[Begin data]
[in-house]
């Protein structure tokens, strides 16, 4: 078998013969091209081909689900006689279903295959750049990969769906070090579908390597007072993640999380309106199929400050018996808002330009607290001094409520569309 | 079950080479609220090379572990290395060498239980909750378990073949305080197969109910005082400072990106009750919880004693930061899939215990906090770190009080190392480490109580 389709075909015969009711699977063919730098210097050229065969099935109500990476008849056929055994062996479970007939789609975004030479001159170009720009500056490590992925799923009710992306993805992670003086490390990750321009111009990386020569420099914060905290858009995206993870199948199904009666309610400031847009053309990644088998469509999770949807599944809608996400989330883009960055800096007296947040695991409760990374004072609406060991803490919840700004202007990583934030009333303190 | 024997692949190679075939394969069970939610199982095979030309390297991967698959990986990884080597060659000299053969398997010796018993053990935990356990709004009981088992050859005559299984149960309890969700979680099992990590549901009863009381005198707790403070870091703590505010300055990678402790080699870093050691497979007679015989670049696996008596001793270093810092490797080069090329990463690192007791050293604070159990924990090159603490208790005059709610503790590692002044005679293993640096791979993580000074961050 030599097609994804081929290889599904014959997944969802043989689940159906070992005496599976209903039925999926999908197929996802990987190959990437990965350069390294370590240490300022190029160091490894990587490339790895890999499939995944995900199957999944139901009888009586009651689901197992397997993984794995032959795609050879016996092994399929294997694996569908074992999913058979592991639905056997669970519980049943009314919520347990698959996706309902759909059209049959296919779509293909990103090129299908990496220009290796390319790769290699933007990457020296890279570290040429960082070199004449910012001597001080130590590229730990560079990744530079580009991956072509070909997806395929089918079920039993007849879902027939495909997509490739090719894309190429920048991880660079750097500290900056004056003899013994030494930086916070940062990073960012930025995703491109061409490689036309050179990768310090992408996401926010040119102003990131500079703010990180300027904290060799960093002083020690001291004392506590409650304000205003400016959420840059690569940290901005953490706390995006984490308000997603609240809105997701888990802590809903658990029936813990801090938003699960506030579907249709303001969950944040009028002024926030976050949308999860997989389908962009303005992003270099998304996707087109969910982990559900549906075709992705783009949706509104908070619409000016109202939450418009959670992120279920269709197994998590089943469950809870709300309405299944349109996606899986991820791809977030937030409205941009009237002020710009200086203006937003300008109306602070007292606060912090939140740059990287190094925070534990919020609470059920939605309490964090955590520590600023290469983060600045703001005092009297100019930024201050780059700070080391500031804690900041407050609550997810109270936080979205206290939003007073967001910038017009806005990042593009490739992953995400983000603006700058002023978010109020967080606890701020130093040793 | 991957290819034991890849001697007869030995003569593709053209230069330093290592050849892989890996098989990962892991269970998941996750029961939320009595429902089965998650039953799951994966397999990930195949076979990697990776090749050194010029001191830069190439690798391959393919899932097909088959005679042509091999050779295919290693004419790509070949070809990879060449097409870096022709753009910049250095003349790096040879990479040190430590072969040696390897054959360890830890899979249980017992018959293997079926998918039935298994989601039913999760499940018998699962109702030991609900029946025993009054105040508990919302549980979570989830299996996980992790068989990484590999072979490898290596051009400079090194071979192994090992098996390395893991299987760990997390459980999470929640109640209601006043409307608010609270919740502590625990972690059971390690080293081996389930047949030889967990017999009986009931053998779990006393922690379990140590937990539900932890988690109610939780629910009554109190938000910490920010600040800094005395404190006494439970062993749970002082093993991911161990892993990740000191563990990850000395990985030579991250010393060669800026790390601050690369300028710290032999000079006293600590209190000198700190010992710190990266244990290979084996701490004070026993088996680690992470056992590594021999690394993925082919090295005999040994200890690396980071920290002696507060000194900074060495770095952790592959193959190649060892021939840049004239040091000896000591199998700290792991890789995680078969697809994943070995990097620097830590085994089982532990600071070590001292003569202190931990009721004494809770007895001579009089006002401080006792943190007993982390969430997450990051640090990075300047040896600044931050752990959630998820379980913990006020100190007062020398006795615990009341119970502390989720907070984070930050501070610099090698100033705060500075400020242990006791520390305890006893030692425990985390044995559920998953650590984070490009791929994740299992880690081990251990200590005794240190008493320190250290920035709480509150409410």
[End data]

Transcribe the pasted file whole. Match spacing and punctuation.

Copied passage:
[in-house]
């Protein structure tokens, strides 16, 4: 078998013969091209081909689900006689279903295959750049990969769906070090579908390597007072993640999380309106199929400050018996808002330009607290001094409520569309 | 079950080479609220090379572990290395060498239980909750378990073949305080197969109910005082400072990106009750919880004693930061899939215990906090770190009080190392480490109580 389709075909015969009711699977063919730098210097050229065969099935109500990476008849056929055994062996479970007939789609975004030479001159170009720009500056490590992925799923009710992306993805992670003086490390990750321009111009990386020569420099914060905290858009995206993870199948199904009666309610400031847009053309990644088998469509999770949807599944809608996400989330883009960055800096007296947040695991409760990374004072609406060991803490919840700004202007990583934030009333303190 | 024997692949190679075939394969069970939610199982095979030309390297991967698959990986990884080597060659000299053969398997010796018993053990935990356990709004009981088992050859005559299984149960309890969700979680099992990590549901009863009381005198707790403070870091703590505010300055990678402790080699870093050691497979007679015989670049696996008596001793270093810092490797080069090329990463690192007791050293604070159990924990090159603490208790005059709610503790590692002044005679293993640096791979993580000074961050 030599097609994804081929290889599904014959997944969802043989689940159906070992005496599976209903039925999926999908197929996802990987190959990437990965350069390294370590240490300022190029160091490894990587490339790895890999499939995944995900199957999944139901009888009586009651689901197992397997993984794995032959795609050879016996092994399929294997694996569908074992999913058979592991639905056997669970519980049943009314919520347990698959996706309902759909059209049959296919779509293909990103090129299908990496220009290796390319790769290699933007990457020296890279570290040429960082070199004449910012001597001080130590590229730990560079990744530079580009991956072509070909997806395929089918079920039993007849879902027939495909997509490739090719894309190429920048991880660079750097500290900056004056003899013994030494930086916070940062990073960012930025995703491109061409490689036309050179990768310090992408996401926010040119102003990131500079703010990180300027904290060799960093002083020690001291004392506590409650304000205003400016959420840059690569940290901005953490706390995006984490308000997603609240809105997701888990802590809903658990029936813990801090938003699960506030579907249709303001969950944040009028002024926030976050949308999860997989389908962009303005992003270099998304996707087109969910982990559900549906075709992705783009949706509104908070619409000016109202939450418009959670992120279920269709197994998590089943469950809870709300309405299944349109996606899986991820791809977030937030409205941009009237002020710009200086203006937003300008109306602070007292606060912090939140740059990287190094925070534990919020609470059920939605309490964090955590520590600023290469983060600045703001005092009297100019930024201050780059700070080391500031804690900041407050609550997810109270936080979205206290939003007073967001910038017009806005990042593009490739992953995400983000603006700058002023978010109020967080606890701020130093040793 | 991957290819034991890849001697007869030995003569593709053209230069330093290592050849892989890996098989990962892991269970998941996750029961939320009595429902089965998650039953799951994966397999990930195949076979990697990776090749050194010029001191830069190439690798391959393919899932097909088959005679042509091999050779295919290693004419790509070949070809990879060449097409870096022709753009910049250095003349790096040879990479040190430590072969040696390897054959360890830890899979249980017992018959293997079926998918039935298994989601039913999760499940018998699962109702030991609900029946025993009054105040508990919302549980979570989830299996996980992790068989990484590999072979490898290596051009400079090194071979192994090992098996390395893991299987760990997390459980999470929640109640209601006043409307608010609270919740502590625990972690059971390690080293081996389930047949030889967990017999009986009931053998779990006393922690379990140590937990539900932890988690109610939780629910009554109190938000910490920010600040800094005395404190006494439970062993749970002082093993991911161990892993990740000191563990990850000395990985030579991250010393060669800026790390601050690369300028710290032999000079006293600590209190000198700190010992710190990266244990290979084996701490004070026993088996680690992470056992590594021999690394993925082919090295005999040994200890690396980071920290002696507060000194900074060495770095952790592959193959190649060892021939840049004239040091000896000591199998700290792991890789995680078969697809994943070995990097620097830590085994089982532990600071070590001292003569202190931990009721004494809770007895001579009089006002401080006792943190007993982390969430997450990051640090990075300047040896600044931050752990959630998820379980913990006020100190007062020398006795615990009341119970502390989720907070984070930050501070610099090698100033705060500075400020242990006791520390305890006893030692425990985390044995559920998953650590984070490009791929994740299992880690081990251990200590005794240190008493320190250290920035709480509150409410």